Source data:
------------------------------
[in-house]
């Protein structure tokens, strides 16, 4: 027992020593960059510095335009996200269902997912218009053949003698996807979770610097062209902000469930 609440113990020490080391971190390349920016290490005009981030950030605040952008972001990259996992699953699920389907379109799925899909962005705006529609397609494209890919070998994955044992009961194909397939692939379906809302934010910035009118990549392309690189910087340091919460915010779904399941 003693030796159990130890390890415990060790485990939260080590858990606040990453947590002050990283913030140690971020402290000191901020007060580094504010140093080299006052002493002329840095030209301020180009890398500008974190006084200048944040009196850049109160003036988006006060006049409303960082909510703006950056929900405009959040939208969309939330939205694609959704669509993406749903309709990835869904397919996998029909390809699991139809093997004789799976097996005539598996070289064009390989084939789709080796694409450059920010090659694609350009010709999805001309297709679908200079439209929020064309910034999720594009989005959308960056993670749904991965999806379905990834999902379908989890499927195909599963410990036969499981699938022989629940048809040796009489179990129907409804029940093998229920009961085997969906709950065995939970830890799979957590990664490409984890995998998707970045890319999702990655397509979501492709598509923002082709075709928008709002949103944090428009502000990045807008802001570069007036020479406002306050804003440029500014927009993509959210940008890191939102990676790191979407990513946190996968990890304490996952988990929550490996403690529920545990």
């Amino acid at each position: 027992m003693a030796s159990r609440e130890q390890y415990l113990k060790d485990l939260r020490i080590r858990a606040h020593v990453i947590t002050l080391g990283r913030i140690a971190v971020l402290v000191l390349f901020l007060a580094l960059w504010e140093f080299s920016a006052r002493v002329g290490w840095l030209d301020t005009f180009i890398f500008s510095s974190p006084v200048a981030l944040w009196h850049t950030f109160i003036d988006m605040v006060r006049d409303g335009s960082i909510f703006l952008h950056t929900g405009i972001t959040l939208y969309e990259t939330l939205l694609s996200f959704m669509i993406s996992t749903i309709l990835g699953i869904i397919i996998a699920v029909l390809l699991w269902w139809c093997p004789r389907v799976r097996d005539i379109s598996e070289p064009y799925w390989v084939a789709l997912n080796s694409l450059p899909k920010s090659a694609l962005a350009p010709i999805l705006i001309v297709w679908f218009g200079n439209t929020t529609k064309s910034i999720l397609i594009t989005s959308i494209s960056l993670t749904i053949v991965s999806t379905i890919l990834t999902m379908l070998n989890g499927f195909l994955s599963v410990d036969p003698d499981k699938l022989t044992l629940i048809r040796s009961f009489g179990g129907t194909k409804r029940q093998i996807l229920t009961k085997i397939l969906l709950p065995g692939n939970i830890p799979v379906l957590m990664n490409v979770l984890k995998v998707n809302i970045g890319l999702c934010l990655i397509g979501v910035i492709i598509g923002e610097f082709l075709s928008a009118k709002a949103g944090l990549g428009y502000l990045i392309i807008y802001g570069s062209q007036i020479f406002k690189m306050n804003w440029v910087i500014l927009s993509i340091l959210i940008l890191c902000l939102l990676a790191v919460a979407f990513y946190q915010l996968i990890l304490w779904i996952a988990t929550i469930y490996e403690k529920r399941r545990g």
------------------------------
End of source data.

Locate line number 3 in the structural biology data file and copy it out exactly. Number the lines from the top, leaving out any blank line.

């Amino acid at each position: 027992m003693a030796s159990r609440e130890q390890y415990l113990k060790d485990l939260r020490i080590r858990a606040h020593v990453i947590t002050l080391g990283r913030i140690a971190v971020l402290v000191l390349f901020l007060a580094l960059w504010e140093f080299s920016a006052r002493v002329g290490w840095l030209d301020t005009f180009i890398f500008s510095s974190p006084v200048a981030l944040w009196h850049t950030f109160i003036d988006m605040v006060r006049d409303g335009s960082i909510f703006l952008h950056t929900g405009i972001t959040l939208y969309e990259t939330l939205l694609s996200f959704m669509i993406s996992t749903i309709l990835g699953i869904i397919i996998a699920v029909l390809l699991w269902w139809c093997p004789r389907v799976r097996d005539i379109s598996e070289p064009y799925w390989v084939a789709l997912n080796s694409l450059p899909k920010s090659a694609l962005a350009p010709i999805l705006i001309v297709w679908f218009g200079n439209t929020t529609k064309s910034i999720l397609i594009t989005s959308i494209s960056l993670t749904i053949v991965s999806t379905i890919l990834t999902m379908l070998n989890g499927f195909l994955s599963v410990d036969p003698d499981k699938l022989t044992l629940i048809r040796s009961f009489g179990g129907t194909k409804r029940q093998i996807l229920t009961k085997i397939l969906l709950p065995g692939n939970i830890p799979v379906l957590m990664n490409v979770l984890k995998v998707n809302i970045g890319l999702c934010l990655i397509g979501v910035i492709i598509g923002e610097f082709l075709s928008a009118k709002a949103g944090l990549g428009y502000l990045i392309i807008y802001g570069s062209q007036i020479f406002k690189m306050n804003w440029v910087i500014l927009s993509i340091l959210i940008l890191c902000l939102l990676a790191v919460a979407f990513y946190q915010l996968i990890l304490w779904i996952a988990t929550i469930y490996e403690k529920r399941r545990g």